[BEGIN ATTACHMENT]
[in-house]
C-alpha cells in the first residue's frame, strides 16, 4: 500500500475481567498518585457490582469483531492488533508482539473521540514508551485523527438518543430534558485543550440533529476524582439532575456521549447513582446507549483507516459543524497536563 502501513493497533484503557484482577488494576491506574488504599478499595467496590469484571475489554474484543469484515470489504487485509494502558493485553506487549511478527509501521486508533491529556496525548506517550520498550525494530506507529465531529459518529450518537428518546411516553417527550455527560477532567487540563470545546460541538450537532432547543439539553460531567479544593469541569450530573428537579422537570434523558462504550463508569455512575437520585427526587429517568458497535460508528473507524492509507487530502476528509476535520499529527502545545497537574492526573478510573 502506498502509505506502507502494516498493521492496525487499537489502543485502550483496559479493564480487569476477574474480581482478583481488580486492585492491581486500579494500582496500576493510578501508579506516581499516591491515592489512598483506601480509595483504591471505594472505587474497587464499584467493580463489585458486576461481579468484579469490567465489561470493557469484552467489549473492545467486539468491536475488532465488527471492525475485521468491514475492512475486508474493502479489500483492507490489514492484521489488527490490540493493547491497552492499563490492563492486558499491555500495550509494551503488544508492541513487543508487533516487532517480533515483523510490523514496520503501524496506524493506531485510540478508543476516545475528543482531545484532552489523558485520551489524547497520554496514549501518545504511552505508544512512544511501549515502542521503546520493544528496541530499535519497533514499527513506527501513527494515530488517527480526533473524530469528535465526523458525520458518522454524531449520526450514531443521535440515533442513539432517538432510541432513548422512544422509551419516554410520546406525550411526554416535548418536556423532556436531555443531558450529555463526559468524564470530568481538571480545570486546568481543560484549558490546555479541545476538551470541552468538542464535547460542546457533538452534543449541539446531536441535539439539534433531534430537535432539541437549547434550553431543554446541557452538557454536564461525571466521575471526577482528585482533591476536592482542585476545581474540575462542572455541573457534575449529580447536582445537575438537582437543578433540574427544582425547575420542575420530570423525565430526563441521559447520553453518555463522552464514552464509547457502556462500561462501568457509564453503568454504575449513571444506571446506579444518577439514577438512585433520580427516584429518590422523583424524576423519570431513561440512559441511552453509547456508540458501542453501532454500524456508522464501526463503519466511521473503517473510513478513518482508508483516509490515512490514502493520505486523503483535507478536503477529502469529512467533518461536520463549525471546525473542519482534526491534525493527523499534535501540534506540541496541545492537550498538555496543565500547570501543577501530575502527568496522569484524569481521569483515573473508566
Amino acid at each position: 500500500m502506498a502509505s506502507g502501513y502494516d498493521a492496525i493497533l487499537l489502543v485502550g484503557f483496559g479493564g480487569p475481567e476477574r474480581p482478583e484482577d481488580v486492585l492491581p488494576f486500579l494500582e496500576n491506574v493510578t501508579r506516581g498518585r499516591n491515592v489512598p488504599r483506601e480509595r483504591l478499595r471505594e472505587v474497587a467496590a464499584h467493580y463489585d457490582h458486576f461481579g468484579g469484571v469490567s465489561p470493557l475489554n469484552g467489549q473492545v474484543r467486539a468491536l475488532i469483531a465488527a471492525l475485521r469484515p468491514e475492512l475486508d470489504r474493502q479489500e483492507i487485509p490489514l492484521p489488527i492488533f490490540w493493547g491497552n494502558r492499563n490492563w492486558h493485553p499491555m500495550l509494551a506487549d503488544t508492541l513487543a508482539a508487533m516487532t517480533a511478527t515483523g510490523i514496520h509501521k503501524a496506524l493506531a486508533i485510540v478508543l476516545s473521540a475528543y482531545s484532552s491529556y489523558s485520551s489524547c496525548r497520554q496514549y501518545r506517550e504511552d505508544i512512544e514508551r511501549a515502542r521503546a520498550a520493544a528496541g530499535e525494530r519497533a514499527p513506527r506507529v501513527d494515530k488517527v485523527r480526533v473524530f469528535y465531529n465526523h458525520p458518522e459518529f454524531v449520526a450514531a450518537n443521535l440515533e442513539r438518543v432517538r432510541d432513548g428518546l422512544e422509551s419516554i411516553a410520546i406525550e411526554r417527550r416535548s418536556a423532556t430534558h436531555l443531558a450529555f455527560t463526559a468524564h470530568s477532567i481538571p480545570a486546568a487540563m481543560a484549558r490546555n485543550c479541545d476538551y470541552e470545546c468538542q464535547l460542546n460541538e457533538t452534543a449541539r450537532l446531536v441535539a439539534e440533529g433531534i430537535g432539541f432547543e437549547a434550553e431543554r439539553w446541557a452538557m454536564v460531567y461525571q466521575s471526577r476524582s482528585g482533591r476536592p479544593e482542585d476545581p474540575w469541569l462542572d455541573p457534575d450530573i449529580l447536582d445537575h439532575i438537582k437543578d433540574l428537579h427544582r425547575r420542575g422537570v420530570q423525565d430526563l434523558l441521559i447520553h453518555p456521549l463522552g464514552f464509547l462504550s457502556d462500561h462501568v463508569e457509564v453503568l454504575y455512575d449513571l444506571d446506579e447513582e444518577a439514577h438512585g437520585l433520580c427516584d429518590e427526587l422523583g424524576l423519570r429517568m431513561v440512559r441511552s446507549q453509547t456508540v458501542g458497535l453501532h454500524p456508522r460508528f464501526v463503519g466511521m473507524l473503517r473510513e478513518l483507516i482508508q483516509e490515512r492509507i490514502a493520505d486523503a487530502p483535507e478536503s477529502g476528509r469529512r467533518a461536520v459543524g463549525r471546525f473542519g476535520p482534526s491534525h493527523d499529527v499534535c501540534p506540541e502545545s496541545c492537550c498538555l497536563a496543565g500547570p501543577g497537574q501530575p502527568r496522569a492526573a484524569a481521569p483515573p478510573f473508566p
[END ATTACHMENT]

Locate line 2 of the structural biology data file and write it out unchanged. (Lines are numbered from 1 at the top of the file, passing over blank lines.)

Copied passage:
C-alpha cells in the first residue's frame, strides 16, 4: 500500500475481567498518585457490582469483531492488533508482539473521540514508551485523527438518543430534558485543550440533529476524582439532575456521549447513582446507549483507516459543524497536563 502501513493497533484503557484482577488494576491506574488504599478499595467496590469484571475489554474484543469484515470489504487485509494502558493485553506487549511478527509501521486508533491529556496525548506517550520498550525494530506507529465531529459518529450518537428518546411516553417527550455527560477532567487540563470545546460541538450537532432547543439539553460531567479544593469541569450530573428537579422537570434523558462504550463508569455512575437520585427526587429517568458497535460508528473507524492509507487530502476528509476535520499529527502545545497537574492526573478510573 502506498502509505506502507502494516498493521492496525487499537489502543485502550483496559479493564480487569476477574474480581482478583481488580486492585492491581486500579494500582496500576493510578501508579506516581499516591491515592489512598483506601480509595483504591471505594472505587474497587464499584467493580463489585458486576461481579468484579469490567465489561470493557469484552467489549473492545467486539468491536475488532465488527471492525475485521468491514475492512475486508474493502479489500483492507490489514492484521489488527490490540493493547491497552492499563490492563492486558499491555500495550509494551503488544508492541513487543508487533516487532517480533515483523510490523514496520503501524496506524493506531485510540478508543476516545475528543482531545484532552489523558485520551489524547497520554496514549501518545504511552505508544512512544511501549515502542521503546520493544528496541530499535519497533514499527513506527501513527494515530488517527480526533473524530469528535465526523458525520458518522454524531449520526450514531443521535440515533442513539432517538432510541432513548422512544422509551419516554410520546406525550411526554416535548418536556423532556436531555443531558450529555463526559468524564470530568481538571480545570486546568481543560484549558490546555479541545476538551470541552468538542464535547460542546457533538452534543449541539446531536441535539439539534433531534430537535432539541437549547434550553431543554446541557452538557454536564461525571466521575471526577482528585482533591476536592482542585476545581474540575462542572455541573457534575449529580447536582445537575438537582437543578433540574427544582425547575420542575420530570423525565430526563441521559447520553453518555463522552464514552464509547457502556462500561462501568457509564453503568454504575449513571444506571446506579444518577439514577438512585433520580427516584429518590422523583424524576423519570431513561440512559441511552453509547456508540458501542453501532454500524456508522464501526463503519466511521473503517473510513478513518482508508483516509490515512490514502493520505486523503483535507478536503477529502469529512467533518461536520463549525471546525473542519482534526491534525493527523499534535501540534506540541496541545492537550498538555496543565500547570501543577501530575502527568496522569484524569481521569483515573473508566